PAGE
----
What Is EPA Section 608 of the Clean Air Act?

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In the United States, the Clean Air Act mandates that the Environmental Protection Agency (EPA) protect and improve air quality and stratospheric ozone layer. In implementing the law, the EPA is phasing out substances that destroy the ozone layer and contribute to global warming, including the popular refrigerant R-22 (HCFC-22). In 2020, R-22 will be completely banned. HVAC technicians will still be able to service equipment using recycled or reclaimed forms of the refrigerant. However, they will need to follow strict refrigerant recycling laws to do so.

 What Is Section 608 of the Clean Air Act?

Section 608 of the Clean Air Act is an extremely important law for HVAC technicians and those in refrigeration repair training to understand. Section 608 prohibits individuals from intentionally or knowingly venting ozone-depleting substances, such as the chlorofluorocarbons (CFCs) and hydrochlorofluorocarbons (HCFCs) commonly found in refrigerants. Furthermore, Section 608 establishes guidelines for how refrigerants containing CFCs and HCFCs are collected and recycled. It also outlines the certification requirements for refrigerant recycling and recovery equipment, technicians who handle refrigerants, and individuals who reclaim refrigerants.

What Does Section 608 Require of Technicians?

Once individuals have completed their refrigeration schooling, they will need to obtain special EPA certifications before they can work with refrigerants. There are four types of EPA certification. Once certified, HVAC technicians are only permitted to release small quantities of ozone-depleting refrigerant into the environment under specific circumstances.

Section 608 establishes laws for how technicians evacuate air conditioning and refrigeration equipment, reclaim refrigerant, and handle refrigerant leaks. This section of the Clean Air Act also defines the rules governing the sale and safe disposal of refrigerants, as well as establishes recordkeeping requirements for technicians, owners or operators, wholesalers, and reclaimers.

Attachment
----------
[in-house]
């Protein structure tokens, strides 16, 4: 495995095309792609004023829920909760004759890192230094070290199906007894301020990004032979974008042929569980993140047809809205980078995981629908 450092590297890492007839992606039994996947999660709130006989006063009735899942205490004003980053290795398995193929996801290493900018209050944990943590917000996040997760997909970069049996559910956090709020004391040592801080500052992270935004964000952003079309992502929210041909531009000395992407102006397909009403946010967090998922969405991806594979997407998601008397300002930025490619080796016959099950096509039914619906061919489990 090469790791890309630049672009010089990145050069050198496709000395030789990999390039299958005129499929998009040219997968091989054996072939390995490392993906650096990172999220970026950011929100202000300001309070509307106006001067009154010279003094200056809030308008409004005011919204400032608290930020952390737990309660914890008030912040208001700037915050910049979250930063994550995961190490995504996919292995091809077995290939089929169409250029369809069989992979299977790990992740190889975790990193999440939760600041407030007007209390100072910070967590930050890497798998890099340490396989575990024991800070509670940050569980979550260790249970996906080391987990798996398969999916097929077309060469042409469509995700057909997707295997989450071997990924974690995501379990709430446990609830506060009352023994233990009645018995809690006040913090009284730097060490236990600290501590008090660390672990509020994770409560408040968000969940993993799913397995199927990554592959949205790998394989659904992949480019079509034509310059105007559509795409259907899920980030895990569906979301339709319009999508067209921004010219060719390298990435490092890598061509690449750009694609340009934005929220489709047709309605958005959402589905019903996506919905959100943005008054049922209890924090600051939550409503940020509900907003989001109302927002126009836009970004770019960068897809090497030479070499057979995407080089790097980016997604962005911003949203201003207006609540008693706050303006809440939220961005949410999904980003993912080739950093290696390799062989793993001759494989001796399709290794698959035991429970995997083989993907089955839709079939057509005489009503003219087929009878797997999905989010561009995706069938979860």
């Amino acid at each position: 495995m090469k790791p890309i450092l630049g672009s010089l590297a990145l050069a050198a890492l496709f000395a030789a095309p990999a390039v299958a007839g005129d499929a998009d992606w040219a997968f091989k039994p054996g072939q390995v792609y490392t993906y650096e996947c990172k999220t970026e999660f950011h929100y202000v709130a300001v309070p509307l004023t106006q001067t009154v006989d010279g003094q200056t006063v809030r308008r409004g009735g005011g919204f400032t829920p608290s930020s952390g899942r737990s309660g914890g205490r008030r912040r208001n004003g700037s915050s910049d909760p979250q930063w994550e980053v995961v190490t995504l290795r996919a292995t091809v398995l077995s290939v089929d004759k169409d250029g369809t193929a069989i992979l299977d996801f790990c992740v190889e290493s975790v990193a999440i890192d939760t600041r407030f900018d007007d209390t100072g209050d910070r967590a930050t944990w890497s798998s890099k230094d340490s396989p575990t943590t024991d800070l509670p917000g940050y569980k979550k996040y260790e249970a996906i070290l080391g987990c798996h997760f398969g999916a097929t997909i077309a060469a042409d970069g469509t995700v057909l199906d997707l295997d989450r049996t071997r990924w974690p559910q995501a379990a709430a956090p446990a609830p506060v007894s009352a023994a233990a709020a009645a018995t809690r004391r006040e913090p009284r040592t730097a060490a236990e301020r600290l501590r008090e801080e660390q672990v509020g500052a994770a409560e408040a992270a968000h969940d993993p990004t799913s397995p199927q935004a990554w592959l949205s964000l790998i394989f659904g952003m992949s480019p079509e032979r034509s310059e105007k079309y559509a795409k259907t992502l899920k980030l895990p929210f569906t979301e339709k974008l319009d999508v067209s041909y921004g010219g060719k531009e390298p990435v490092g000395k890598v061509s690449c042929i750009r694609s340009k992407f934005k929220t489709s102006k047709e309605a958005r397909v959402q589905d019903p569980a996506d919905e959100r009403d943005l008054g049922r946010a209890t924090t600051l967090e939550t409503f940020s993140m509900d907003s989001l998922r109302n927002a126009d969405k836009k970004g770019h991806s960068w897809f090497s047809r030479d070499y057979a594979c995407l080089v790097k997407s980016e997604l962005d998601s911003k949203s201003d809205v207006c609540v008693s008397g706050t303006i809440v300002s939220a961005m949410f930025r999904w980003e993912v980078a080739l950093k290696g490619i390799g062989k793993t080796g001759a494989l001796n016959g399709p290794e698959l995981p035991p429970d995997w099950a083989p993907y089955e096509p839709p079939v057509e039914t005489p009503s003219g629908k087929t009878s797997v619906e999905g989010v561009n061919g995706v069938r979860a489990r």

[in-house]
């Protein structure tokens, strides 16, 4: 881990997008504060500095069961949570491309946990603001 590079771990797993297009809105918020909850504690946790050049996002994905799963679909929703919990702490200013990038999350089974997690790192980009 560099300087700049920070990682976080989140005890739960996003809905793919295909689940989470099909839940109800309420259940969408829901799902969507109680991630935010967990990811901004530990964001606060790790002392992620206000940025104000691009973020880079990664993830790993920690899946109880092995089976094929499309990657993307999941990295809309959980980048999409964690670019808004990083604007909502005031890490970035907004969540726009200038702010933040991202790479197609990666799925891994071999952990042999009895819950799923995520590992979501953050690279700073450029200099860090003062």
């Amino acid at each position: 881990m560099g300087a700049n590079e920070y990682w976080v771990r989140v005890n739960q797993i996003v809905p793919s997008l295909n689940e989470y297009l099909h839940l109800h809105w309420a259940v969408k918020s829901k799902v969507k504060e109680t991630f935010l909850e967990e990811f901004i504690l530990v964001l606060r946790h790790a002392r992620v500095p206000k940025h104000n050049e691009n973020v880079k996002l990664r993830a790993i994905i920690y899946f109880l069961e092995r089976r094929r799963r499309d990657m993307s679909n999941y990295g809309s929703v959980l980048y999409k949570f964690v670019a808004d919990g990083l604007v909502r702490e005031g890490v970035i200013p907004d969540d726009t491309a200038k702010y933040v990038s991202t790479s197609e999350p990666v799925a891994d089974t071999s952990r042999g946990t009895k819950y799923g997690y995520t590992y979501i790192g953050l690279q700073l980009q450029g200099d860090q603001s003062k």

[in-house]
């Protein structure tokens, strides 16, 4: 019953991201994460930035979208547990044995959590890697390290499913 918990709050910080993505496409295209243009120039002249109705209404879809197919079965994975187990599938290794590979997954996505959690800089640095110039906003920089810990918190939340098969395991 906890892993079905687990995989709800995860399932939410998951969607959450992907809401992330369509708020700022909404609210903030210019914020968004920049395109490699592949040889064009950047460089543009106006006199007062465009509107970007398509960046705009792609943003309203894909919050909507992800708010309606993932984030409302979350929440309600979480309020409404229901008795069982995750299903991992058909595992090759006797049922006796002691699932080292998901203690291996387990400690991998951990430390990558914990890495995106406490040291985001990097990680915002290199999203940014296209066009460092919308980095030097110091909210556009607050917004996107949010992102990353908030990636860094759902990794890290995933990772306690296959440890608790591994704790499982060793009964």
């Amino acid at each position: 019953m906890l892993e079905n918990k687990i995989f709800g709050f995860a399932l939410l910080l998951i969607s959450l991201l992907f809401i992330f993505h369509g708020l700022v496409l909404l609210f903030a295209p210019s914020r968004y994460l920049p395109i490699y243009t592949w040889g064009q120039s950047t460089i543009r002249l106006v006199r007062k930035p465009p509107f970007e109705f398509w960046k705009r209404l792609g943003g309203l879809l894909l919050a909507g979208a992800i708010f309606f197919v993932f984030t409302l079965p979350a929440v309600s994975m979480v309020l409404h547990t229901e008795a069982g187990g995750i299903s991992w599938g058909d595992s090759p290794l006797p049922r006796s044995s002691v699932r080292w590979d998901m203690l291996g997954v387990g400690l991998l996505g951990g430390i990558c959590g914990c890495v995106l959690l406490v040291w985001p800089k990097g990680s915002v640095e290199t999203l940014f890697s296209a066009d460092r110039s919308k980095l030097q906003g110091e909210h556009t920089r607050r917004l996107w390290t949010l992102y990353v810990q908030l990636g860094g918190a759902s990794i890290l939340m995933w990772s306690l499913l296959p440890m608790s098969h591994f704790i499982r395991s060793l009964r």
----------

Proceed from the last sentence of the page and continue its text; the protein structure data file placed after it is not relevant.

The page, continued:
How Can Technicians Benefit from Refrigerant Recycling?

Demand for R-22 will likely continue even after it is no longer imported or produced in 2020. In fact, HVACR Business reports that technicians will be able to cash in on the recovery and recycling of R-22 and other commonly used refrigerants. Many of these gases can be sold to reclaimers.

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The magazine predicts that reclaiming refrigerants will become a big business as HCFCs are increasingly banned. Violating the Clean Air Act can cost an HVAC business hundreds of thousands of dollars. However, an HVAC technician may be able to add $1,000 a year to his or her paycheck simply by recovering refrigerants. Companies with more than 50 HVAC employees could add $75,000 a year or more to their bottom line.

Green HVAC & Refrigeration Careers

The HVAC and refrigeration industry continues to become more eco-friendly thanks to the Clean Air Act, programs like Energy Star, and other efforts to develop energy-efficient equipment. If you’re interesting in a green HVAC career, contact The Refrigeration School today. The school offers vocational training programs in HVAC and refrigeration, as well as courses on solar power technology.

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